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Using the W3C Tryit Editor

The W3C Tryit Editor is an invaluable tool when it comes to the development of code for a webpage or website design.

Searching for a particular piece of code will inevitably reveal a W3C page in which you will find a "Try it Yourself" option. Pressing that button you will see a screen similar to that below:

The pane on the left gives you the syntax for the code that you are interested.

You can either copy and paste the text in the left panel to you own editor and new web page or you can edit the code and re-run the code. In the second case the result will be seen in the right panel.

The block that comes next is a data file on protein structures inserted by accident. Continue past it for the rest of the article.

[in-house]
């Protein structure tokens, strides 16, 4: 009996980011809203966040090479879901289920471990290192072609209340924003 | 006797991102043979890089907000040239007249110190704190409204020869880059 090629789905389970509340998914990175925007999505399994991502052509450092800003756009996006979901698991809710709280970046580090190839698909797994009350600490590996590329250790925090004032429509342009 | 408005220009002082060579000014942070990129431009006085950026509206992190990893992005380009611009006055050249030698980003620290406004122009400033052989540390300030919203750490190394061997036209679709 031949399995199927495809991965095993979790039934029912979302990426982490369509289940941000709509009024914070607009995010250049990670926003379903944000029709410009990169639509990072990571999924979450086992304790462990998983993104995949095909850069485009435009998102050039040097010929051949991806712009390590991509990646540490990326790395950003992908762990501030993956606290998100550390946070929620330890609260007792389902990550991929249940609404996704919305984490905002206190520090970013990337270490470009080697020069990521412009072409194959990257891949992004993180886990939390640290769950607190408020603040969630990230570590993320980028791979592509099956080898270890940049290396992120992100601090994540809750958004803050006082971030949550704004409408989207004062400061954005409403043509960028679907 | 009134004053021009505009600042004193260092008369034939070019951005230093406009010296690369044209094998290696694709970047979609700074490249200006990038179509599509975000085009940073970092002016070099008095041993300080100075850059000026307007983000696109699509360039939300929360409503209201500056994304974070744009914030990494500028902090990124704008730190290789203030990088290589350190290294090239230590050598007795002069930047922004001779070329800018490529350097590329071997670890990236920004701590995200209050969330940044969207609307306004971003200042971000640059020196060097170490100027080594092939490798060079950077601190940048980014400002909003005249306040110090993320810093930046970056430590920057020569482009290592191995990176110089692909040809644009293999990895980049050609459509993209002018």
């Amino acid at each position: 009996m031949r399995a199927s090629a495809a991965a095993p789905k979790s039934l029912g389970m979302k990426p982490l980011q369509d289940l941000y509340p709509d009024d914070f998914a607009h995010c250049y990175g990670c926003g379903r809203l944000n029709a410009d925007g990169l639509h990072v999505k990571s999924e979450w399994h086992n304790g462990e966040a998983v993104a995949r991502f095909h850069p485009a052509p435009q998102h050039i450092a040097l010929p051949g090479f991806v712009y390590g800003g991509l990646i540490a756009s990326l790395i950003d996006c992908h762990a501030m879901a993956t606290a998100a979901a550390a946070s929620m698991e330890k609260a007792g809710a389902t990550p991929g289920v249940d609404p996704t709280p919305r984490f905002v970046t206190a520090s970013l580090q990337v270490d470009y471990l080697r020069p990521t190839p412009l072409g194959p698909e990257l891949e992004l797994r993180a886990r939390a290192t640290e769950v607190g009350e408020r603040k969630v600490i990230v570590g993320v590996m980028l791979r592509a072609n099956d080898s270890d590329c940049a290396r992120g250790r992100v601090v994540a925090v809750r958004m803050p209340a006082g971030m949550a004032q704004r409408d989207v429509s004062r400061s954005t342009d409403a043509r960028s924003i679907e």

Using this technique you can develop more complex functionality combining many code fragments from multiple Tryit sessions.

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In my experiments in the HTML DOM, specifically the createElement method (as part of my ipad_html_view page) - I wanted to see how a PRE element is reflected in the resultant html.

Using the view_html function (link above) on a Tryit page shows that there so much DOM manipulation and JavaScriting in the W3C Tryit application for it to be used to see what was going on.

This makes the analysis of the result impossible. What I was hoping was that looking at the code for the Tryit page would give me an insight. It didn't.

However, I am impressed by what I see when I look at the code of the Tryit editor.

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